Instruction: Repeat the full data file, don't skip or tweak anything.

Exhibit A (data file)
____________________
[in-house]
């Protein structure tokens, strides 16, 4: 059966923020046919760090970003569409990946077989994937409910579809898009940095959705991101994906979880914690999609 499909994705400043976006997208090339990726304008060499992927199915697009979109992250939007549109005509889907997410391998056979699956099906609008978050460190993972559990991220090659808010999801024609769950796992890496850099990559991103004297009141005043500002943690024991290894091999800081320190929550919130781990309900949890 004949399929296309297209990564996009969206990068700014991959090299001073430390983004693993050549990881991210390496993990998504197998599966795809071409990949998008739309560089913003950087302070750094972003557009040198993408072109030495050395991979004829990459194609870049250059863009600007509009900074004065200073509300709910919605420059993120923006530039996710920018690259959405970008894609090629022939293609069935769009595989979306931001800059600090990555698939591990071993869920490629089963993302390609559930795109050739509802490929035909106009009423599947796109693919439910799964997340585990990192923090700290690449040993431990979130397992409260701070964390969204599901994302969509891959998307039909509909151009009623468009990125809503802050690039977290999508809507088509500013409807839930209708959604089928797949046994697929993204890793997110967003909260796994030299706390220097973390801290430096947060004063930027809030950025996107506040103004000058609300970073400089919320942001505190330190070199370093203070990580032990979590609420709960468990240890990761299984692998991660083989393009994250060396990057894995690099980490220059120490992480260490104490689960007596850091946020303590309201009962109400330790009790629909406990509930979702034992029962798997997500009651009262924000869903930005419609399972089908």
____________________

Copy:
[in-house]
């Protein structure tokens, strides 16, 4: 059966923020046919760090970003569409990946077989994937409910579809898009940095959705991101994906979880914690999609 499909994705400043976006997208090339990726304008060499992927199915697009979109992250939007549109005509889907997410391998056979699956099906609008978050460190993972559990991220090659808010999801024609769950796992890496850099990559991103004297009141005043500002943690024991290894091999800081320190929550919130781990309900949890 004949399929296309297209990564996009969206990068700014991959090299001073430390983004693993050549990881991210390496993990998504197998599966795809071409990949998008739309560089913003950087302070750094972003557009040198993408072109030495050395991979004829990459194609870049250059863009600007509009900074004065200073509300709910919605420059993120923006530039996710920018690259959405970008894609090629022939293609069935769009595989979306931001800059600090990555698939591990071993869920490629089963993302390609559930795109050739509802490929035909106009009423599947796109693919439910799964997340585990990192923090700290690449040993431990979130397992409260701070964390969204599901994302969509891959998307039909509909151009009623468009990125809503802050690039977290999508809507088509500013409807839930209708959604089928797949046994697929993204890793997110967003909260796994030299706390220097973390801290430096947060004063930027809030950025996107506040103004000058609300970073400089919320942001505190330190070199370093203070990580032990979590609420709960468990240890990761299984692998991660083989393009994250060396990057894995690099980490220059120490992480260490104490689960007596850091946020303590309201009962109400330790009790629909406990509930979702034992029962798997997500009651009262924000869903930005419609399972089908």